Agriculture Secretary Sonny Perdue says that while he's as anxious as farmers are about how President Donald Trump's tariff increases will affect agricultural exports, the move doesn't look as bad as he originally thought. Perdue said during a trip to North Dakota Friday that he and others in the administration were caught off guard last week when Trump said he would enact a 25 percent tariff on imported steel and a 10 percent levy on aluminum.
, U.S. Agriculture Secretary Sonny Perdue talks at a news conference in Fargo, N.D., on Friday, March 9, 2018. Perdue spoke about how President Donald Trump's tariffs on steel and aluminum might help farmers get a better deal in the long run if the North American Free Trade Agreement is improved. From left are North Dakota Gov. Doug Burgum, U.S Rep. Kevin Cramer, Perdue, and U.S. Sens. John Hoeven and Heidi Heitkamp. It was the first trip to North Dakota for Perdue, who has now visited 34 states. (AP Photo/Dave Kolpack)
10 of March 2018 00:02:12
FARGO, N.D. (AP) — Agricultural Secretary Sonny Perdue said Friday that while he's as anxious as farmers are about President Donald Trump's new tariffs, the move doesn't look as bad as he originally thought.
Perdue said during a trip to meet with representatives of North Dakota's agricultural sector that Trump's decision to enact a 25 percent tariff on imported steel and a 10 percent levy on aluminum looks better in the final version than it did when first announced. He joked with farmers in Iowa earlier this week that one option for farmers who fear a trade war may be to pray.
"I was very concerned last week with the surprise announcement on the steel and aluminum tariffs, as most people in the White House were," Perdue said during a press conference at North Dakota State University. "But we hope to turn it into a positive. This president has the unique ability to turn some things that we think are initially negative into positives."
Perdue says the final version looked much better because Canada and Mexico were excluded, which he believes could spark discussions on improving the North American Free Trade Agreement. He said he will be on edge until NAFTA is recertified and reauthorized and the U.S. addresses trade issues with its key importers.
Agriculture producers receive 20 cents out of every dollar from exports. Perdue heard from about 20 farm representatives Friday, most of whom didn't pass the microphone until saying something about trade. Mark Martinson, a durum wheat farmer in northeastern North Dakota, said the U.S cannot risk losing "China, Indonesia, all those markets."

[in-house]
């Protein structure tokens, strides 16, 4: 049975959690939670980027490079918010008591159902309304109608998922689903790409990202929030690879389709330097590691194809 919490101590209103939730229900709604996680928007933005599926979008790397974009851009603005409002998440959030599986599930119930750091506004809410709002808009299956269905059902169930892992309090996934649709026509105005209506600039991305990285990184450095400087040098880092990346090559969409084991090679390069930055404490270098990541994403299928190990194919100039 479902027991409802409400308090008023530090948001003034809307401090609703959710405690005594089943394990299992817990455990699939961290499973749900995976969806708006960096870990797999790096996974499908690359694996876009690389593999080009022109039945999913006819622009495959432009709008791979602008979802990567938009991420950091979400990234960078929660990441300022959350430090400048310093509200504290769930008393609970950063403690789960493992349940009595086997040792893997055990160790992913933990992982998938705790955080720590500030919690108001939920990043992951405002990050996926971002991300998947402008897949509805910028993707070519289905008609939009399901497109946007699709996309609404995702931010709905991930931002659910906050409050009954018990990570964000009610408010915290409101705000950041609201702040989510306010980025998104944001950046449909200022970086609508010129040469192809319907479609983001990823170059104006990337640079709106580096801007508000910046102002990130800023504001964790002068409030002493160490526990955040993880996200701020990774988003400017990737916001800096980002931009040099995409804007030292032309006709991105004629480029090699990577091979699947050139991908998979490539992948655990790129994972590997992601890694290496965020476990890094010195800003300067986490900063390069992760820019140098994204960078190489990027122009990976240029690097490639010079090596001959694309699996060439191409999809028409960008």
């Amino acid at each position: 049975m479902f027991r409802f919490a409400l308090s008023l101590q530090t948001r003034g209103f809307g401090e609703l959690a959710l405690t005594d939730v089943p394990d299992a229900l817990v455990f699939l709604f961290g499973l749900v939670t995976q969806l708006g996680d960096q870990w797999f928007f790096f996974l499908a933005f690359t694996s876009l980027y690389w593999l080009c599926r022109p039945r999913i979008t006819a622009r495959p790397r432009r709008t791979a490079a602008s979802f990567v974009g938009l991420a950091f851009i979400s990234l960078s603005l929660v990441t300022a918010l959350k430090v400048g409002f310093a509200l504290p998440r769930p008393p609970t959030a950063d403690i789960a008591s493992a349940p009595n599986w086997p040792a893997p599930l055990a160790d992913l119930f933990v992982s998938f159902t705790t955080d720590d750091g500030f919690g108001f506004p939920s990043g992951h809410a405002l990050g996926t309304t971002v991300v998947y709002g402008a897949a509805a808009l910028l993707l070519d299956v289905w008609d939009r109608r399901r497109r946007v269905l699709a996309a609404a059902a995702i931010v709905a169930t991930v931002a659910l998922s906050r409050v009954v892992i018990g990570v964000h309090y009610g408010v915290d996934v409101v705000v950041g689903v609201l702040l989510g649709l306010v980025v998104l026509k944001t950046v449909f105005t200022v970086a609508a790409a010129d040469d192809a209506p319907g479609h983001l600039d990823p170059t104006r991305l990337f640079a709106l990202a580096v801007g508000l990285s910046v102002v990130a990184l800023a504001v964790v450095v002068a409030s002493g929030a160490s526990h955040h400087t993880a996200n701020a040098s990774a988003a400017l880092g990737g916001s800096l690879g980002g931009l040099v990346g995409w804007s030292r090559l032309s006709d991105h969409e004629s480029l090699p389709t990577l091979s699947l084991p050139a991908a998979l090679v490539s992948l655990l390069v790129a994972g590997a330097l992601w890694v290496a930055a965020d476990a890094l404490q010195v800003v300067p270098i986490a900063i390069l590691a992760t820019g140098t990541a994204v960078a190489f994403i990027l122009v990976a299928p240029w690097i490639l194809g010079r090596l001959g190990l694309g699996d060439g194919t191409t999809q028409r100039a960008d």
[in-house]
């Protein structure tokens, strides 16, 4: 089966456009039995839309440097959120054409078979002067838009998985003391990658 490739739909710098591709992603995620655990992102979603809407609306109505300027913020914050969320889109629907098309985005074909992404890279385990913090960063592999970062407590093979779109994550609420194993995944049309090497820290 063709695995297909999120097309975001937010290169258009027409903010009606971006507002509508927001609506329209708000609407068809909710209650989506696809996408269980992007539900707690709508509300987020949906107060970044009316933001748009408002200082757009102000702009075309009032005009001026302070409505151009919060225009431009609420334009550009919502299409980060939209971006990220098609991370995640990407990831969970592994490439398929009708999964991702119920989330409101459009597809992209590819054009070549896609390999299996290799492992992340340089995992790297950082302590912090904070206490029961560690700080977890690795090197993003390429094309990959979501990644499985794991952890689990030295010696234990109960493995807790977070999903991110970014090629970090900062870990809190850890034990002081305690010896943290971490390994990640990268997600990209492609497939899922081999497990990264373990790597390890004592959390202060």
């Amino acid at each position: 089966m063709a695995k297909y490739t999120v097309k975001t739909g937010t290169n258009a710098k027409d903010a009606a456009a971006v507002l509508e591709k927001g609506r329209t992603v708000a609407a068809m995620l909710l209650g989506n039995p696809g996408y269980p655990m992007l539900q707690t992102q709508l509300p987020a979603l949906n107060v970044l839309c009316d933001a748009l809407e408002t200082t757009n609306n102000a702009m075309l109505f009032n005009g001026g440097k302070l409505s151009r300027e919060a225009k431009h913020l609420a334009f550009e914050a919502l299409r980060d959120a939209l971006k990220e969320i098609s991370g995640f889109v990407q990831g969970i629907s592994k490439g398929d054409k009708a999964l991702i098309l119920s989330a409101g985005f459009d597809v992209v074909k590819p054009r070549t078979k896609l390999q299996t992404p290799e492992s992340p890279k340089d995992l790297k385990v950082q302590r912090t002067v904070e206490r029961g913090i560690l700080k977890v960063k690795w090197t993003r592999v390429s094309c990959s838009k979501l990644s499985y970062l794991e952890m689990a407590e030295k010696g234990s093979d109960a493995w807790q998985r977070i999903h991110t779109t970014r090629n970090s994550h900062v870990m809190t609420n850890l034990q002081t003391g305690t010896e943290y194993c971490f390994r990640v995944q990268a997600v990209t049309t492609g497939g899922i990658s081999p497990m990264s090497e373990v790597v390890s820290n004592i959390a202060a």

In addition to Trump backing off on Canada and Mexico, Perdue was relieved the president indicated he was willing to work with Europe and other U.S. allies on improving trade. Canada and Mexico are two of the largest suppliers of agricultural products to the United States, according to Commerce Department figures. In 2016, the U.S. imported $22 billion in ag products from Canada and exported $23 billion; the U.S imported $23 billion from Mexico and exported $18 billion.
The European Union, meanwhile, said it is putting together a list of agricultural products it plans to target for tariffs as retaliation to the U.S.
"This is a president who is willing to change his mind over issues," Perdue said. "He came out of the campaign literally believing that everybody in the United States hated NAFTA. And we had to walk in and show him that many of his supporters and voters benefited from NAFTA."
North Dakota U.S. Sens. John Hoeven and Heidi Heitkamp said Perdue has been willing to stand up to the president on the importance of trade to agriculture.
"Secretary Perdue has been a very strong advocate for the farmer on trade," Hoeven said. "No question about it. Right from the start with NAFTA, now with the tariffs, he's been very vocal with the administration on the importance of trade to agriculture."
Heitkamp said the first thing Perdue said to her in their first face-to-face meeting was "trade, trade, trade" and is happy he is pushing back against trade policies that will hurt farmers.